This opinion piece originally appeared at Reuters.com.
Some of the biggest companies in the United States have been firing workers and in some cases lobbying for rules that depress wages at the very time that jobs are needed, pay is low, and the federal budget suffers from a lack of revenue.
Last month Citizens for Tax Justice and an affiliate issued “Corporate Taxpayers and Corporate Tax Dodgers 2008-10″. It showed that 30 brand-name companies paid a federal income tax rate of minus 6.7 percent on $160 billion of profit from 2008 through 2010 compared to a going corporate tax rate of 35 percent. All but one of those 30 companies reported lobbying expenses in Washington.
Another report, by Public Campaign, shows that 29 of those companies spent nearly half a billion dollars over those three years lobbying in Washington for laws and rules that favor their interests. Only Atmos Energy, the 30th company, reported no lobbying.
Public Campaign replaced Atmos with Federal Express, the package delivery company that paid a smidgen of tax — $37 million, or less than one percent of the $4.2 billion in profit it reported in 2008 through 2010.
For the amount spent lobbying, the companies could have hired 3,100 people at $50,000 for wages and benefits to do productive work.
The report – “For Hire: Lobbyists or the 99 percent” – says that while shedding jobs, the 30 companies are “spending millions of dollars on Washington lobbyists to stave off higher taxes or regulations.”
These and other companies have access to lawmakers and regulators that are unavailable to ordinary Americans.
Doubt that? Dial the Capitol switchboard at 1 (202) 224-3121, ask for your representative’s office and request a five-minute audience, in person, at the lawmaker’s convenience back in the home district.
In more than a decade of lectures recommending this, I have yet to have a single person email me (see address to the right) about having scored a private meeting with the representative called.
Corporations have vast resources to pour into ensuring access — resources that expand when little or no taxes are paid on profits thanks to rules they previously lobbied into law.
Companies form nonprofit trade associations, hire former lawmakers and agency staffers, and have jobs to dole out to lawmakers after they leave office and to friends and family while they’re in office. Thanks to the Supreme Court’s Citizens United decision, corporations can now pour unlimited sums into influencing elections. So can unions, but they are financial pipsqueaks compared to companies.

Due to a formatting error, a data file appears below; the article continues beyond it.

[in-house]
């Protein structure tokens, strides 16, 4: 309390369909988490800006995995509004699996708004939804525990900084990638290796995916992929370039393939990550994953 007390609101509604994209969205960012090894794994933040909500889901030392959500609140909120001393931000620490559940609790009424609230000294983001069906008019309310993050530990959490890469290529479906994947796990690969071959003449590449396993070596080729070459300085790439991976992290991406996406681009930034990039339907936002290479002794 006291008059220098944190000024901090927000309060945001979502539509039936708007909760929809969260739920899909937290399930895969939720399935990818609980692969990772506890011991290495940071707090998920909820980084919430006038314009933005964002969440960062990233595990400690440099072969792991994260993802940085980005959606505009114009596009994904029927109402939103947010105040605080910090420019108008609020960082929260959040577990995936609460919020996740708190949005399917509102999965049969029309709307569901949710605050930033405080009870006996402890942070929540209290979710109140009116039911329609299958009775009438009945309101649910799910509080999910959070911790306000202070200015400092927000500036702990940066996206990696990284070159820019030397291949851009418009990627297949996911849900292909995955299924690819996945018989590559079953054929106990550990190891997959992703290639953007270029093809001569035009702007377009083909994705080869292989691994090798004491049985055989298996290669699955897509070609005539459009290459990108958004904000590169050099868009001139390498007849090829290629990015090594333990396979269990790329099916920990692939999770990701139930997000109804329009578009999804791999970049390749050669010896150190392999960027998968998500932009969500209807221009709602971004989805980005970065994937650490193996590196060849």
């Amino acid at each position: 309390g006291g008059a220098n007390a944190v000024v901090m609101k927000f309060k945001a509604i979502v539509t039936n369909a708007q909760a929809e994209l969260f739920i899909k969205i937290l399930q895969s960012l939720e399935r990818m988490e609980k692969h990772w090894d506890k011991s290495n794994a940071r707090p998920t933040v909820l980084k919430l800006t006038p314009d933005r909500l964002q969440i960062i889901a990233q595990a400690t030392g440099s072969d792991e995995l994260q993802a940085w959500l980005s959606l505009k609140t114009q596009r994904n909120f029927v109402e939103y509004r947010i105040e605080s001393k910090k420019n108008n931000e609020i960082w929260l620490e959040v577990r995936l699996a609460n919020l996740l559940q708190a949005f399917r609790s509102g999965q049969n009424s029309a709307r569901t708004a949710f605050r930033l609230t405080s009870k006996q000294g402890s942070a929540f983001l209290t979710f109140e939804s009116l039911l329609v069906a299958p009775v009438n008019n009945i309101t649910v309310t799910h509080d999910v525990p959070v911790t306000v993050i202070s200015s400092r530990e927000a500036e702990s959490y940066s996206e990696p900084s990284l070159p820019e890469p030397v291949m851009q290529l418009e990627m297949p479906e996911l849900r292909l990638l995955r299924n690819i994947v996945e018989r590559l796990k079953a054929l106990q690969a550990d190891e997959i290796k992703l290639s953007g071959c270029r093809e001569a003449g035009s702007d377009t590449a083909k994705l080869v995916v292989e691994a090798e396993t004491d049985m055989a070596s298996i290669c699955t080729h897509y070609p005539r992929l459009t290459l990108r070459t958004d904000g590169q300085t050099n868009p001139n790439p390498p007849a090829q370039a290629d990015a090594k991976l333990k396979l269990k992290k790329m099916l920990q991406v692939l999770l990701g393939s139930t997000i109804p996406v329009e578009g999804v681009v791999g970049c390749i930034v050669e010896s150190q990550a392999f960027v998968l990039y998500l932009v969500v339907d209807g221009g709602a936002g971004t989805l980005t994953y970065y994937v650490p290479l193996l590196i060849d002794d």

Then there are political action committees, or PACs, to finance campaigns as well as donations by executives and major shareholders.
Combine all this and you have a powerful formula for making rules that favor corporate interests over human interests, something that the framers of the U.S. Constitution understood more than two centuries ago.
James Madison wrote disapprovingly in 1792 of “a government operating by corrupt influence, substituting the motive of private interest in place of public duty” where eventually “the terror of the sword, may support a real domination of the few, under an apparent liberty of the many.”
FEARS COME TRUE
The late U.S. president’s fears have come to life. For swords, just substitute police with rubber bullets, batons and pepper spray at Occupy demonstrations, including perfectly peaceful ones.
Company reports to shareholders show that among the 30 companies in the Public Campaign report, the 10 firms that spent the most on lobbying during the same three-year period fired more than 93,000 American workers.
Those firings took place in an economy that had five million fewer people with any work in 2010 than in 2008.
All those firings mean higher costs to taxpayers to support those unable to find work, including the more than 4.2 million Americans who are now persevering by applying for jobs after more than a year. Millions more have given up and are no longer counted among the unemployed.
Federal Express spent $25 million lobbying to protect a rule that makes it virtually impossible for its express delivery workers to unionize. That’s 67 percent of what it paid in taxes.
FedEx says it was “educating lawmakers” about a proposal “that would cripple competition in the express delivery industry and hinder our nation’s future economic success.”
The Teamsters, who represent drivers at United Parcel Service, say FedEx was protecting a special interest rule that shorts workers. UPS pays its unionized drivers 53 percent to 104 percent more per hour than FedEx does.
The United States already ranks second among modern nations, just behind South Korea, in the share of its workers in low-wage jobs while too many companies lobby for ever lower taxes, ever smaller wages and ever fewer worker rights to protect the mighty torrents of greenbacks flowing into their coffers. A better balance would make America better off.